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Hi There,

A new member here, recently acquired a 96' 2.4L 4cylinder gas GC last May 04. Living here in the Philippines and my GC is an American version. My problem occur last February 05, it become dead while cruising at any speed,meaning any step on the gas pedal had no response on the engine and it will glide until at 0kph and tachometer dropping to 0 and then dead. When you park it and keep it on cool for at least 5mins or up to an hour, then it will start and moved to certain km almost 5km or so then the same thing happen it will stall again, when you try to start it after it stalled it will start but the tachometer will drop to zero then stall. I've taken it to our local Chrysler service center, and analyze and change the ignition coil module. But the same thing just happen again, then back to the service center. They are saying now that the "fuel is lean" and said that the fuel pump is defective???
Need your HELP PLEASE!!! Thank You.
 

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It sure does sound like a fuel pump problem. Here's the way to make sure: do you notice if the problem goes away if your fuel tank is full, and gets worse as you get down below a half-tank? If that's the case, then you can be pretty sure it's the fuel pump.

I replaced mine myself. The pump is in your fuel tank. The part was about $150-$160 if memory serves. If you're going to tackle this repair yourself (or even as a courtesy to the repair shop) drive the thing around until the fuel level is as low as you dare. That way the tank will be lighter and less of a juggling act to remove without spillage.

Good luck, and let us know how it turns out.

Rick
 

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Thanks. I fill my tank at 3/4 full and goes to 1/4 then gas again. Do you think that my fuel pump still works or in-good condition and full tank is the reason to eliminate the stalling. The mechnic just bring down the fuel tank, and said it has water in it and the strainer is dirty, but the fuel pump was tested or powered-up and works fine. He'll try to replace the strainer and cleaned the tank, and I'll have it tank full and observe the performance. Do you also mean that the GC cannot be driven at 1/4 gas? With the cost of fuel now, that means I will be carrying a 75liters of fuel most of the time? Or my fuel pump is already defective? Thanks Again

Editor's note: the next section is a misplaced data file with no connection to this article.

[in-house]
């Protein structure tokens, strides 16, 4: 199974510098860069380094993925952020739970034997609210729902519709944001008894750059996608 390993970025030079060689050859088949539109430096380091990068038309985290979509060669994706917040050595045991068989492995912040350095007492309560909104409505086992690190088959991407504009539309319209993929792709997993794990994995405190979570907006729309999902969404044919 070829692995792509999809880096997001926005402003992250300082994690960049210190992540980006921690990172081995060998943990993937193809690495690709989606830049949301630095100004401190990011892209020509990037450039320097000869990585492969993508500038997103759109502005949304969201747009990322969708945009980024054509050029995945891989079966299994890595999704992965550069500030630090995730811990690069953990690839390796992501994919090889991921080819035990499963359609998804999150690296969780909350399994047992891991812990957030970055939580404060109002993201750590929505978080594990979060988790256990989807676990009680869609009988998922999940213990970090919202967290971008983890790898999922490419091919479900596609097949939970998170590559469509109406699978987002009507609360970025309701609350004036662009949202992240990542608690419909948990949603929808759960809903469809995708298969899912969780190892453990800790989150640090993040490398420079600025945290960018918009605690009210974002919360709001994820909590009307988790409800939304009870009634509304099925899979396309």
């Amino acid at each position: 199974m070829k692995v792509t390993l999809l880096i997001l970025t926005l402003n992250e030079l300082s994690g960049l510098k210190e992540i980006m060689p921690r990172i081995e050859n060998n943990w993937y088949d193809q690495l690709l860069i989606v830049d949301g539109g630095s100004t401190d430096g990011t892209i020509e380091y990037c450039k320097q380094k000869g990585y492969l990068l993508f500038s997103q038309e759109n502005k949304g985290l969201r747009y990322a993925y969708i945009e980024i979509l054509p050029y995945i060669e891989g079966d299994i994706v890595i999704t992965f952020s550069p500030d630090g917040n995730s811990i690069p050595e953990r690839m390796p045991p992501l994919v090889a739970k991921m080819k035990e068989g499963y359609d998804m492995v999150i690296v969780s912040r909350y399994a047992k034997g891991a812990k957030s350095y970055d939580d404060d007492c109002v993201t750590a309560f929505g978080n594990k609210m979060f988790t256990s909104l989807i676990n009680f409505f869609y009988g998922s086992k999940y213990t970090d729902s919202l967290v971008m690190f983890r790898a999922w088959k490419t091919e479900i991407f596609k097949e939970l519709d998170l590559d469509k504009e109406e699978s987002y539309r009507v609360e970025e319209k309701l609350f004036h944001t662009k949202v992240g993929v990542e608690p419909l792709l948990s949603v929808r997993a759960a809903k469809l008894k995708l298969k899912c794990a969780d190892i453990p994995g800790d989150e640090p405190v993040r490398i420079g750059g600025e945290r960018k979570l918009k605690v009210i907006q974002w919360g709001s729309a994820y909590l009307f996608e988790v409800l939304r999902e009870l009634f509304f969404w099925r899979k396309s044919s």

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jimvil said:
With the cost of fuel now, that means I will be carrying a 75liters of fuel most of the time? Or my fuel pump is already defective? Thanks Again
Gas costs the same amount as you use it, no matter how much gas you have in your tank. It will cost at first to fill it up, but once you are there, the only way to save gas is to drive less, and use a light touch on the accelerator.

You should not drive with a nearly-empty tank. This can damage the fuel pump, as it relies on being covered with gasoline to operate properly. Better to have the tank closer to full than closer to empty.
 

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Interesting thing I discovered about the fuel gauge in my 96 T&C. I have the on-board computer that gives you a distance-to-empty readout, and I'd always get real nervous when it got down around 0 (which also reads as E on the dashboard gauge). Then one day it slipped my mind, and I went almost 11 miles on 0 before I remembered to go to a gas station. I observed that, even at or near zero, I never added more than 17 gallons of gas to my van. Yet my Chilton's manual said the tank holds 20 gallons. I checked other sources: same thing, 20 gallons. Just for grins, I threw a jerry can of gas in the back and drove around on 0 to see how far I'd get. When it still hadn't quit after 34 miles (a gallon and a half, given my mileage experience), and I was starting to get bored, I finally filled it up.

So what I figure is happening here is they calibrate both the dashboard gauge and on-board computer to read empty when you still have 3 gallons left, for the sole purpose of protecting that fuel pump. Good design, I say.

But back to jimvil's problem:

You can certainly drive the vehicle with any amount of fuel in it you want. All I'm saying is that if your stalling issue is caused by a bad fuel pump, it will be worse when the tank is low, and better or even non-existent when the tank is full. If the stalling happens regardless of how much gas is in the vehicle, then the stalling is caused by something else.

Hope that helps.

Rick
 

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Jimvil, if you do end up needing to replace the fuel pump, denso released their OEM products to the after market, so we can buy our fuel pumps, starters, alternators, etc now at a fraction of the dealer cost - DensoProducts.com carries all of these parts.
 
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